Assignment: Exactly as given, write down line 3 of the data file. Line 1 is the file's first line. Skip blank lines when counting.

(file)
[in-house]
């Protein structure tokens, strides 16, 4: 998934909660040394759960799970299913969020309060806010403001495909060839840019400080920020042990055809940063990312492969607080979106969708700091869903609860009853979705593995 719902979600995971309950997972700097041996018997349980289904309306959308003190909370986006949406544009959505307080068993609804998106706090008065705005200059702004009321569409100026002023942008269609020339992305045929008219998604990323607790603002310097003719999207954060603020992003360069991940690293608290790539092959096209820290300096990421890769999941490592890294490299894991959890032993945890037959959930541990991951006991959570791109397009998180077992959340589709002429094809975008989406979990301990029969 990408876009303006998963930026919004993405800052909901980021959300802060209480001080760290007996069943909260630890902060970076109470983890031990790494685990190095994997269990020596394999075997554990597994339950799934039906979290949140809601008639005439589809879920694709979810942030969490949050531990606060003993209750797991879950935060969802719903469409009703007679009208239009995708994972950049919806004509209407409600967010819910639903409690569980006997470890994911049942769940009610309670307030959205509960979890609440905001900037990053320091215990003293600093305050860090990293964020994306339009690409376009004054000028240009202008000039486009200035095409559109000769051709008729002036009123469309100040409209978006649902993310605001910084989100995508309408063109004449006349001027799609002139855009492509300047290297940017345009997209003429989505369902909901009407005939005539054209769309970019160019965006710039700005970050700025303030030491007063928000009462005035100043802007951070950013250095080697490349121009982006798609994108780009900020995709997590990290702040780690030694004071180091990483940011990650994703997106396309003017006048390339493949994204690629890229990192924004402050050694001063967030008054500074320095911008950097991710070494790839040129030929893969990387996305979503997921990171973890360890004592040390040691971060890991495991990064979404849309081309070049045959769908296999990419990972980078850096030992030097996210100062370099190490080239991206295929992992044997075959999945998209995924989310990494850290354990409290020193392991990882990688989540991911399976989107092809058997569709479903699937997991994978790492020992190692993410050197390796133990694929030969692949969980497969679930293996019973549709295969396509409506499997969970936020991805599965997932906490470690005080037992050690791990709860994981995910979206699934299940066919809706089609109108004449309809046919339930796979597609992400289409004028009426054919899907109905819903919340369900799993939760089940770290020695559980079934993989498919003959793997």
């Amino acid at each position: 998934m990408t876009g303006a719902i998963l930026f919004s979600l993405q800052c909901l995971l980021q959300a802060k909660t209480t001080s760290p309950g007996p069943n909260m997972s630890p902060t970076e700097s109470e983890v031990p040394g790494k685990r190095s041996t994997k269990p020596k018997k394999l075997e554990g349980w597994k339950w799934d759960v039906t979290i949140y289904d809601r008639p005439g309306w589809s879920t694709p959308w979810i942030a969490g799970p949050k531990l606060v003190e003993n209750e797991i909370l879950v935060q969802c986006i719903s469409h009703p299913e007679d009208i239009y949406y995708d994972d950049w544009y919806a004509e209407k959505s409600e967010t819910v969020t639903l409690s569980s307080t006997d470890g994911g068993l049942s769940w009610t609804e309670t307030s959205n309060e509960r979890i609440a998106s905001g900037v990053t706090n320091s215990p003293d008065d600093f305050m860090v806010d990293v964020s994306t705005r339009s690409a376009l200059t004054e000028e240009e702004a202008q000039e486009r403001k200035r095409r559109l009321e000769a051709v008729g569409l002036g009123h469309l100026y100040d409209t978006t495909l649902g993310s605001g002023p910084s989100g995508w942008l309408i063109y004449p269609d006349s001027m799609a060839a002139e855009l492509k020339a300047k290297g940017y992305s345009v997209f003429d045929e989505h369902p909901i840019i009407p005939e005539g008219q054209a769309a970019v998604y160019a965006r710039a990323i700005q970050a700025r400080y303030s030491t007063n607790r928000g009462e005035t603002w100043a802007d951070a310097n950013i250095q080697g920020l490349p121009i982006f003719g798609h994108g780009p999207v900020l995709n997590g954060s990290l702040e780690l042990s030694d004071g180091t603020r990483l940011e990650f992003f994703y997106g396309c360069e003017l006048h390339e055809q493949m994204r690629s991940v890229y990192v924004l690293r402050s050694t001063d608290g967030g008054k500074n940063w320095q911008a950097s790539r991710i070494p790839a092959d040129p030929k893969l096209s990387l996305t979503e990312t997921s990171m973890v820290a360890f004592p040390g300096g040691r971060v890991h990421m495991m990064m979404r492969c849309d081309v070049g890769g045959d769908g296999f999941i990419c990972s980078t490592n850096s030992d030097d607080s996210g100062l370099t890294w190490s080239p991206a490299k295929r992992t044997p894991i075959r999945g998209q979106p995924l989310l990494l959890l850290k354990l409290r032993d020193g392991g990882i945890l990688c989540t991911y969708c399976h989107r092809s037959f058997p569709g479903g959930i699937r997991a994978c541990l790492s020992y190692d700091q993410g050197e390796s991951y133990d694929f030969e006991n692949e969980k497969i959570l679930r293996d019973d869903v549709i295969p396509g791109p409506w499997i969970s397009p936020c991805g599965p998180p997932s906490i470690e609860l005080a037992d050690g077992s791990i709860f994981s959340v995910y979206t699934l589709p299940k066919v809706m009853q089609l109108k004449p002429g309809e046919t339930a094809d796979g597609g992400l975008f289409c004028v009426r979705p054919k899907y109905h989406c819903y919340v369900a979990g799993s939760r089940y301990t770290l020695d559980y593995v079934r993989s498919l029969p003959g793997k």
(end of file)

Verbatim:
């Amino acid at each position: 998934m990408t876009g303006a719902i998963l930026f919004s979600l993405q800052c909901l995971l980021q959300a802060k909660t209480t001080s760290p309950g007996p069943n909260m997972s630890p902060t970076e700097s109470e983890v031990p040394g790494k685990r190095s041996t994997k269990p020596k018997k394999l075997e554990g349980w597994k339950w799934d759960v039906t979290i949140y289904d809601r008639p005439g309306w589809s879920t694709p959308w979810i942030a969490g799970p949050k531990l606060v003190e003993n209750e797991i909370l879950v935060q969802c986006i719903s469409h009703p299913e007679d009208i239009y949406y995708d994972d950049w544009y919806a004509e209407k959505s409600e967010t819910v969020t639903l409690s569980s307080t006997d470890g994911g068993l049942s769940w009610t609804e309670t307030s959205n309060e509960r979890i609440a998106s905001g900037v990053t706090n320091s215990p003293d008065d600093f305050m860090v806010d990293v964020s994306t705005r339009s690409a376009l200059t004054e000028e240009e702004a202008q000039e486009r403001k200035r095409r559109l009321e000769a051709v008729g569409l002036g009123h469309l100026y100040d409209t978006t495909l649902g993310s605001g002023p910084s989100g995508w942008l309408i063109y004449p269609d006349s001027m799609a060839a002139e855009l492509k020339a300047k290297g940017y992305s345009v997209f003429d045929e989505h369902p909901i840019i009407p005939e005539g008219q054209a769309a970019v998604y160019a965006r710039a990323i700005q970050a700025r400080y303030s030491t007063n607790r928000g009462e005035t603002w100043a802007d951070a310097n950013i250095q080697g920020l490349p121009i982006f003719g798609h994108g780009p999207v900020l995709n997590g954060s990290l702040e780690l042990s030694d004071g180091t603020r990483l940011e990650f992003f994703y997106g396309c360069e003017l006048h390339e055809q493949m994204r690629s991940v890229y990192v924004l690293r402050s050694t001063d608290g967030g008054k500074n940063w320095q911008a950097s790539r991710i070494p790839a092959d040129p030929k893969l096209s990387l996305t979503e990312t997921s990171m973890v820290a360890f004592p040390g300096g040691r971060v890991h990421m495991m990064m979404r492969c849309d081309v070049g890769g045959d769908g296999f999941i990419c990972s980078t490592n850096s030992d030097d607080s996210g100062l370099t890294w190490s080239p991206a490299k295929r992992t044997p894991i075959r999945g998209q979106p995924l989310l990494l959890l850290k354990l409290r032993d020193g392991g990882i945890l990688c989540t991911y969708c399976h989107r092809s037959f058997p569709g479903g959930i699937r997991a994978c541990l790492s020992y190692d700091q993410g050197e390796s991951y133990d694929f030969e006991n692949e969980k497969i959570l679930r293996d019973d869903v549709i295969p396509g791109p409506w499997i969970s397009p936020c991805g599965p998180p997932s906490i470690e609860l005080a037992d050690g077992s791990i709860f994981s959340v995910y979206t699934l589709p299940k066919v809706m009853q089609l109108k004449p002429g309809e046919t339930a094809d796979g597609g992400l975008f289409c004028v009426r979705p054919k899907y109905h989406c819903y919340v369900a979990g799993s939760r089940y301990t770290l020695d559980y593995v079934r993989s498919l029969p003959g793997k």